One best practice these dealers have in common is offering an avenue to purchasing a boat. If a club member decides they are ready to convert to ownership, the dealer-based boat clubs allow members to use their membership fee as a credit towards a boat at the dealership.
“We use the club to try to create a path to ownership,” said Rod Malone, president of The Sail and Ski Center, which runs the Turn Key Boat Club. “Not all people find, once they’re in a club, that it suits their needs in terms of flexibility. … There are limitations club haves that some people don’t enjoy.”
Another advantage for dealers who operate boat clubs is a fleet of used inventory. Boats often stay in boat clubs for about two or three years before being “retired,” and dealerships can add those boats to used boat sales, driving additional revenue for the business.
Through pathways to buying a new boat and creating a fleet of used inventory, operating a boat club becomes a two-fold profit center for dealerships.
Like any aspect of a marine business, the boat club has to be given constant attention either by an existing staff or by a staff dedicated to its service. Some dealerships have marina staff who also work on the club, while others hire a small team to cater to club members. No matter the approach, club members are the same as any other customer and need just as much care.
“You have to be committed to [the club],” said Soucy. “If you think … you’re going to just put this out there and it’s going to be successful, you’re going to be sadly mistaken.”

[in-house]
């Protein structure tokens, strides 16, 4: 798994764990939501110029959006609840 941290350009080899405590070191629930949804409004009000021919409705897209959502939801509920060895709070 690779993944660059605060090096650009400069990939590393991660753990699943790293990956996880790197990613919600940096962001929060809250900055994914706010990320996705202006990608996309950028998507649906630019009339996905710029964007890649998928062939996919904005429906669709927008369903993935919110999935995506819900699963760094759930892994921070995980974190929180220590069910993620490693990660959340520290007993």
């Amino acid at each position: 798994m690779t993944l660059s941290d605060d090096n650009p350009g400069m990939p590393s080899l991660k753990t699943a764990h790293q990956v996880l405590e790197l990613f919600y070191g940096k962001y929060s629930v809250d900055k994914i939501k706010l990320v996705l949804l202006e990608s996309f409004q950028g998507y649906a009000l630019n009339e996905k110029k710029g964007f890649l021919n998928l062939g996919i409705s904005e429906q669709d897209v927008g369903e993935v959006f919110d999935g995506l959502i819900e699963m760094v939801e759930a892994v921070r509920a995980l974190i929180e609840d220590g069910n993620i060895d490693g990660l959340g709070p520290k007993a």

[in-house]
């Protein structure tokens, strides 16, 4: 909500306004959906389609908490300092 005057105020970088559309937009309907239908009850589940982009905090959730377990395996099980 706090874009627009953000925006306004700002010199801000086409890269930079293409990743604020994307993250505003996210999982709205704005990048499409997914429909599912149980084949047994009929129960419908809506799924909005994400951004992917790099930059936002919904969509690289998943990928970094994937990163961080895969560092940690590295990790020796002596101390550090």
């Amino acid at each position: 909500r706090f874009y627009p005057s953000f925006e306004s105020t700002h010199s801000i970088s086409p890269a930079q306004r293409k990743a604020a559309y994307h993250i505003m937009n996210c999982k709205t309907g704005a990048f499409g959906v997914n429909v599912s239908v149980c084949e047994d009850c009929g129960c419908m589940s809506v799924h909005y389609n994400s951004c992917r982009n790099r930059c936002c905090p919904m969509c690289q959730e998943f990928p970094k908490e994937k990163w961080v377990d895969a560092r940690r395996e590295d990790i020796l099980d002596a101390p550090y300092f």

Malone suggests that boat clubs not operated by dealerships should align themselves with one that can act as a partner. Boat clubs can work with dealerships on inventory and maintenance, and dealers can be a reference point for clubs that have members who are ready to become owners.
“Make [boat club operation] advantageous to both parties,” said Malone.
FBC works hard to cultivate relationships with local dealers and if a member of the club decides to buy a boat, FBC will refer them to dealers who sell the brands used in the club.
“People are going to use the boats that they’re comfortable operating,” said Giglio.
Building better boaters
Boating comprises a small, tight-knit community of dealers, manufacturers, suppliers and more, and businesses may need to rely on one another for a multitude of reasons. It's imperative that everyone in the industry – boat clubs included – is working together.
“The key in any business, but specifically in the boating world, is make sure that you’re playing well with others in the sandbox,” said Giglio.
The marketing is the real sticking point that divides boat clubs and dealerships and it is the main contributor to boat clubs' poor reputation. Boat clubs should be very careful about what message they are sending to the rest of the industry with their marketing tactics.
“The message is anti boat ownership – some of them covertly, some of them overtly,” said Malone. “[Boat clubs] need to propose themselves as an alternate entry into the boating lifestyle … they have some convenience features they need to promote but they don’t need to advertise ‘You’re crazy to own a boat.’”
“The focus needs to be what the benefits are to a boat club opposed to what the negative are to boat ownership,” said Giglio, who noted that FBC changed its messaging in 2007 to reflect this focus. “We’re building the boat owners of tomorrow.”
Rood adds that boat clubs build better boaters who may not have otherwise had the opportunity to experience life on the water.
“Many of our members would not start out boating if it took the entire commitment [or] responsibility of owning a boat,” said Rood. “However, once boating ‘gets in their blood’ so to speak, they are hooked and many eventually want the flexibility that comes with ownership.”